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After 5,000 Sols We See the Face of Opportunity

20 Feb 2018, 01:11 UTC
After 5,000 Sols We See the Face of Opportunity
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Opportunity’s first-ever selfie on Mars, captured on Sol 5000. (NASA/JPL-Caltech/Jason Major)
It’s finally happened—after over 14 years on Mars (14!!!) NASA’s Opportunity rover has turned its arm-mounted camera around to take a look at itself, giving us the very first true “selfie” of the Mars Exploration Rover mission! Hello Opportunity!

The image above comprises 17 separate images captured by Opportunity’s Microscopic Imager on Feb. 15, 2018. it’s no coincidence that the photo shoot was planned on that particular day either; the date marked the rover’s 5,000th sol in operation. A sol is what mission scientists call a Martian day, which lasts 24 hours, 39 minutes, and 35.244 seconds (a bit longer than an Earth day so after a while the difference adds up.)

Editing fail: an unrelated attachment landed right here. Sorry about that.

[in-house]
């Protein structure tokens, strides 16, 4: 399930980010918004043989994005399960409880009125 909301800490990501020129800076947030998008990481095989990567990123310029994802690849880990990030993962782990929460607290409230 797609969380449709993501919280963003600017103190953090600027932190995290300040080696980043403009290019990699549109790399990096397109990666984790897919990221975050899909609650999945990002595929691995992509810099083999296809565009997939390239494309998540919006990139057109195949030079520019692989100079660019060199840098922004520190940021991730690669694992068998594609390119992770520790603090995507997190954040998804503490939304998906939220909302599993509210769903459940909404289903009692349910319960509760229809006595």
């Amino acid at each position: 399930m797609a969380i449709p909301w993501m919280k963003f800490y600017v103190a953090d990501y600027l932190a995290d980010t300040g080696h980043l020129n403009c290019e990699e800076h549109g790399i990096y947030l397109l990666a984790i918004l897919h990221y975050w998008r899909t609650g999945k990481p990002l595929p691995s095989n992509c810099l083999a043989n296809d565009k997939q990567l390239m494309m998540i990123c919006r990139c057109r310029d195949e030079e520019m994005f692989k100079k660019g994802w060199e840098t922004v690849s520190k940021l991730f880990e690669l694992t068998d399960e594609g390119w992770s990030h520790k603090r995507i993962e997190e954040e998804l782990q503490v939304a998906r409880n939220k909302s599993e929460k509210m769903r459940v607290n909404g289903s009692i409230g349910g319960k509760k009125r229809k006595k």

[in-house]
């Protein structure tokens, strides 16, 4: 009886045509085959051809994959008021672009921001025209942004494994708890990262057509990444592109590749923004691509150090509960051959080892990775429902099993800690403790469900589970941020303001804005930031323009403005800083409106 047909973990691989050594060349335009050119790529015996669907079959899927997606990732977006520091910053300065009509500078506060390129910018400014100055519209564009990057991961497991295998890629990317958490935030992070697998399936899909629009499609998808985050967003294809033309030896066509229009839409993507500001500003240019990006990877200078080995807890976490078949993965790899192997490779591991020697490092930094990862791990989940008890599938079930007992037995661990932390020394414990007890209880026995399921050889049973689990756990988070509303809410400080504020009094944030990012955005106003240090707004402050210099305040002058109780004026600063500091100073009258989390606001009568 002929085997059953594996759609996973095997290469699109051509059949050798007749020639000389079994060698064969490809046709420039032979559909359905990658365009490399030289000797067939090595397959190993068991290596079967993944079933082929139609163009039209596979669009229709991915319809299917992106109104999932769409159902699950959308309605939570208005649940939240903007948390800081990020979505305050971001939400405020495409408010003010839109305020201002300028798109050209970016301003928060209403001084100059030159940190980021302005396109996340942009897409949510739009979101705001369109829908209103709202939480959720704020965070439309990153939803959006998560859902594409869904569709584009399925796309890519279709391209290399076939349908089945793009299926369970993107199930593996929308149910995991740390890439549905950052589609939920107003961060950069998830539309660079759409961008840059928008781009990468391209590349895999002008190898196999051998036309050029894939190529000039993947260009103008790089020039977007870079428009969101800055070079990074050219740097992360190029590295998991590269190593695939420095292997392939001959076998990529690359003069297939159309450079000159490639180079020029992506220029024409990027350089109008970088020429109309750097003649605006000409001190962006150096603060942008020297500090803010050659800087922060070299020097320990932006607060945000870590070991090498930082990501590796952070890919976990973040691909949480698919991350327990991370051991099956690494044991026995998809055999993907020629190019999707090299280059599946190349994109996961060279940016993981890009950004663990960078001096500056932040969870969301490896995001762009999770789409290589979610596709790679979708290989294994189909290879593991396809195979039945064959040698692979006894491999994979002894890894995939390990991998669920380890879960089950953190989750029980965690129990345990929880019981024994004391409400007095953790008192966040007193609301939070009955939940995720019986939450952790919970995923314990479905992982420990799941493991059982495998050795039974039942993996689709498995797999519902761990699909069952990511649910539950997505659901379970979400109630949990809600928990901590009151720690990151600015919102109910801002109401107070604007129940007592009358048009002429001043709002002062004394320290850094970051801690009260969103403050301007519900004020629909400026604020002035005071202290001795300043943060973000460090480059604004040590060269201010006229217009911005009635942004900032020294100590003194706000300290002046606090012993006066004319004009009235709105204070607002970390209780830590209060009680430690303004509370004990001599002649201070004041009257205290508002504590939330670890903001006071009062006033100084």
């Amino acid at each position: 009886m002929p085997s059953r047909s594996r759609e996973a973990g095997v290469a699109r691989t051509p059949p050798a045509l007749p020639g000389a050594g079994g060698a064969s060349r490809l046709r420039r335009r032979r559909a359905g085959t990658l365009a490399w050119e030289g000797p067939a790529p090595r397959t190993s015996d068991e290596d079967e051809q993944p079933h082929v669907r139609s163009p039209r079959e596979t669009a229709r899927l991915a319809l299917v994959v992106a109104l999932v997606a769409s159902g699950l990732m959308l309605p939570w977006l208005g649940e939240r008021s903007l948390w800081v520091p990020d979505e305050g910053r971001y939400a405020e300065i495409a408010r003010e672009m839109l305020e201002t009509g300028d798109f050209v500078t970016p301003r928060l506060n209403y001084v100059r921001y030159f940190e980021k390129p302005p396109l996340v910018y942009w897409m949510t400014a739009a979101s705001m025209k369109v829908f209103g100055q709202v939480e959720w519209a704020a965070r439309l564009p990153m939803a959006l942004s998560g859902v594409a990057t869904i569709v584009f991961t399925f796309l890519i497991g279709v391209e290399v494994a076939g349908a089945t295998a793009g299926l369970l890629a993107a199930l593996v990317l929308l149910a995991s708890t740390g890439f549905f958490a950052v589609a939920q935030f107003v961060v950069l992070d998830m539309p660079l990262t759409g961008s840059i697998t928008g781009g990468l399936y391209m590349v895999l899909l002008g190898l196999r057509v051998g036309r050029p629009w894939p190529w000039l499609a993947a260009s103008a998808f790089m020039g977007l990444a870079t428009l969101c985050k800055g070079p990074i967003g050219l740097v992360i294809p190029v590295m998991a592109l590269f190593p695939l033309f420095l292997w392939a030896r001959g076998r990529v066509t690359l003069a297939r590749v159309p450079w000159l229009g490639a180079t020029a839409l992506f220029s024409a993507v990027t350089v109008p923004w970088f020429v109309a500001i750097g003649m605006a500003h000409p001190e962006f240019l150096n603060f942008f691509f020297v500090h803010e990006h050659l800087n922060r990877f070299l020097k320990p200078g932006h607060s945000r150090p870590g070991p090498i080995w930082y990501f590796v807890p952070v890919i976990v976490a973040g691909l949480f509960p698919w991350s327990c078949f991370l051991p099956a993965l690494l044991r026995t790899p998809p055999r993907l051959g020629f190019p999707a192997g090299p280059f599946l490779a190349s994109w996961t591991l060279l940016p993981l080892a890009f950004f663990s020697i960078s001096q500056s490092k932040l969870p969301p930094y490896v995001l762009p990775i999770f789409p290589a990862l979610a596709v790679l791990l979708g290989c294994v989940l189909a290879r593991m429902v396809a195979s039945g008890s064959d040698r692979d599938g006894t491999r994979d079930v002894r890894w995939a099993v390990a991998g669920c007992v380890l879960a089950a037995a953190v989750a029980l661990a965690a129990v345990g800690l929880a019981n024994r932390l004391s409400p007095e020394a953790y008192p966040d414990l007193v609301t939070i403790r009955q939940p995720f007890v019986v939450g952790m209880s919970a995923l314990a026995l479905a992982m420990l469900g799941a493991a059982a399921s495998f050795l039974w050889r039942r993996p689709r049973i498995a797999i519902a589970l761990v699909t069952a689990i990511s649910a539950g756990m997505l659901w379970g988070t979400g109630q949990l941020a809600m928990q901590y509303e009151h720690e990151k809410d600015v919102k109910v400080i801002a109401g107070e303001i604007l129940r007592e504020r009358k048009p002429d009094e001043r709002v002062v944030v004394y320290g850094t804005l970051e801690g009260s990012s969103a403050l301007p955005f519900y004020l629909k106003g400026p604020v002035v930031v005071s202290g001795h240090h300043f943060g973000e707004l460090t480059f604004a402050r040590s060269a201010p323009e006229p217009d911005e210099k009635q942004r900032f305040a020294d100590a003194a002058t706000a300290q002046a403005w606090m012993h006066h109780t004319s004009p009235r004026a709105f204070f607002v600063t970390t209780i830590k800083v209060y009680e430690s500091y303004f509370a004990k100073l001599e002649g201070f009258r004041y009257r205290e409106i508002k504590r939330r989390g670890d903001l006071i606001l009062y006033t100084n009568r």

Parts of the Opportunity rover. (NASA/JPL)
The image was shared on Twitter by NASA’s Jet Propulsion Laboratory on Friday, Feb. 16. I took their greyscale composite and softened out some of the borders between the composite frames, adjusted the contrast and added coloration to make it look more Mars-like.
As the original images were captured with the Microscopic Imager and downsampled, they really aren’t all that detailed (unlike what Opportunity’s younger cousin Curiosity can achieve with its ...

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